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We’ve delivered (most of) the IT, we are delivering better ways of working

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Stefan Czerniawski

After a flurry of posts last year, we have been a bit quiet on this blog recently. That’s not because the project hasn’t been making progress  - quite the contrary.

We have had a frenetic few months as we got ever closer to a very hard deadline, which we finally reached at midnight last Saturday. That’s when our contract with our old IT provider came to an end, so today is the first working day standing firmly - and solely - on our own two feet.

The new world

Looking back, it’s amazing how far we have come. A year ago, there was a tiny project team with an ambition out of all proportion to its size. Today the team has grown, but so has the ambition and so has what we have delivered. So far we have brought 2,200 people - from DCMS and the Crown Commercial Service, as well the Cabinet Office itself - into the new world, with another thousand or so to go who are due to migrate from other systems.

We are not yet at the end, and there is plenty more we want and need to do, but 31 January had always loomed as a significant date from those early days, and we shouldn't go past it without marking the enormous feat of having got here in good order. There have been times along the way when it seemed possible that we would not have everything ready for the big switch off, but obstacles have been overcome (or circumvented) through ruthless focus, relentless hard work and sheer bloody determination.

IT which is a pleasure to use

I am proud of - and in awe of - the team that has made it happen. They have delivered IT which is a pleasure to use, without a shadow of doubt the best I have had in my working life. We have modern, lightweight, laptops. We have pervasive high capacity wifi. We have applications and data in the cloud, easily found and easily shared. It’s better, faster and cheaper.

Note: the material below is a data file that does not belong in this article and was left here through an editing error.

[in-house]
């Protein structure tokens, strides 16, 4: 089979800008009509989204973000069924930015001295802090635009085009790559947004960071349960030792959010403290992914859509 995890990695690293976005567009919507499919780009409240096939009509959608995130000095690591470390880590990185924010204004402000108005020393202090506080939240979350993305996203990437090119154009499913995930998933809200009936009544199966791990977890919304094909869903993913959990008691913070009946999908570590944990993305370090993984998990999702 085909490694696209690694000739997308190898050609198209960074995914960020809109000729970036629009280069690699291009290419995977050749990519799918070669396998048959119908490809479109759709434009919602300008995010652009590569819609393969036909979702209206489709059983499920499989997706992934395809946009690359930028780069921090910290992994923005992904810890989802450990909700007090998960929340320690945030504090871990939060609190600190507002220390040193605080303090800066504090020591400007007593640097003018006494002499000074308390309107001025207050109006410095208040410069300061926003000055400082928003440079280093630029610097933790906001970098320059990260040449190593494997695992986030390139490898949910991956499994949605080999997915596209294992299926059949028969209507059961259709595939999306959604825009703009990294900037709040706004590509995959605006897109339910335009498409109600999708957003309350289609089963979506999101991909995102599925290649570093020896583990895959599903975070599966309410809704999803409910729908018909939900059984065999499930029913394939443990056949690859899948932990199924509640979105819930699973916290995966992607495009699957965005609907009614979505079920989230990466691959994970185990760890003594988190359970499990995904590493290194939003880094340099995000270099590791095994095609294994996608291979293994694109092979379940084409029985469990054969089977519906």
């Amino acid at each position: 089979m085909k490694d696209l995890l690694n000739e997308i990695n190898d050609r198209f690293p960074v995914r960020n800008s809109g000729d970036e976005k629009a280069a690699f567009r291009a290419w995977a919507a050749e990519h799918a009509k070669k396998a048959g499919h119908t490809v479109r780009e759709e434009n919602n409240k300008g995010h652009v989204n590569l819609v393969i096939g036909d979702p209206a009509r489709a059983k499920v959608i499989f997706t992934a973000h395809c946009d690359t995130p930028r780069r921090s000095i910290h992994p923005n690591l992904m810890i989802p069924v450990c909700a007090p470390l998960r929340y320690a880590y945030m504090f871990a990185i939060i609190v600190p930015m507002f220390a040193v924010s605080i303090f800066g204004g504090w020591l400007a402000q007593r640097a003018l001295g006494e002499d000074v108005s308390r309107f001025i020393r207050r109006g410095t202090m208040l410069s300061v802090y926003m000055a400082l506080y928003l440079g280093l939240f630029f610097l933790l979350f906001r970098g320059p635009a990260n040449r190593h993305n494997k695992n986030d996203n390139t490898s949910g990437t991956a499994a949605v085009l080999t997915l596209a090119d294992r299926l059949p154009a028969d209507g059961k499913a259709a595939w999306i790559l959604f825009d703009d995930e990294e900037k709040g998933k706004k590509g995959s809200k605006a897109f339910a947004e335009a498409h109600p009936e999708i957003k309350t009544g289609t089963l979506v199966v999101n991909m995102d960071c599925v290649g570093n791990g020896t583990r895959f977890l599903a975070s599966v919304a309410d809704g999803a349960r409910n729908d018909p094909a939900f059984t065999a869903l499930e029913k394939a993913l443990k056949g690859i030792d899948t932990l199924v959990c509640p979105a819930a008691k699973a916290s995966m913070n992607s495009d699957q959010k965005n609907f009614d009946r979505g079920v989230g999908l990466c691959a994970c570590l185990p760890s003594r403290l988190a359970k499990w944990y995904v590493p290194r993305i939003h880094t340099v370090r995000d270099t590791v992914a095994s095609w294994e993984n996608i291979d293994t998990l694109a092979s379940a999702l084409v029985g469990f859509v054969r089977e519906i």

But they haven't just delivered a new system, they have also delivered an idea, and in some ways that’s even more important. We have held on to some really important principles through challenges when it would have been easier to let them go: we are treating users as adults who are responsible and should make choices for themselves, we have kept and paid forward a modular approach at every level - technical, commercial, and business - which means we will sustain the hard earned flexibility we have acquired. And we have set an example of what can be done with the right attitudes and the right approach which others will be able to learn from and build on.

Improving the way we work

Looking back at some of the early posts on this blog brings that out really clearly. We set clear design principles, and we have  kept to them. We spent a lot of time understanding users’ needs, and we have done our best to meet them. We were clear from the outset that this was a project to improve the way we work, and I can already see many people starting to work very differently from the way they used to.

There is still much to do, of course. We have completed two big migrations, but there are others to come. We have yet fully to deliver and embed the flexibility and responsiveness of service delivery we aspire to. We are approaching another immovable deadline for migrating mobile devices. We are not quite out of the woods on some of our bespoke business applications. We are not yet at the end - but the way ahead is clear.

There is also still a lot more to tell. We’ll be sharing more on this blog about what we've done and why over the coming weeks, as well as starting to publish some of the measures which tell us how well we are succeeding.

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  1. Comment by Susan posted on

    Congratulations are in order! It does feel good to be back in territory where staff are leading the way. This is how it felt back in the good old days in the Office of Government Commerce (OGC). It was a bereavement when that autonomy, flexibility and value for money was taken away to be replaced with outsourcing. History goes in cycles and if we hang around long enough, we can witness it! Thank you. It feels like being able to breathe again.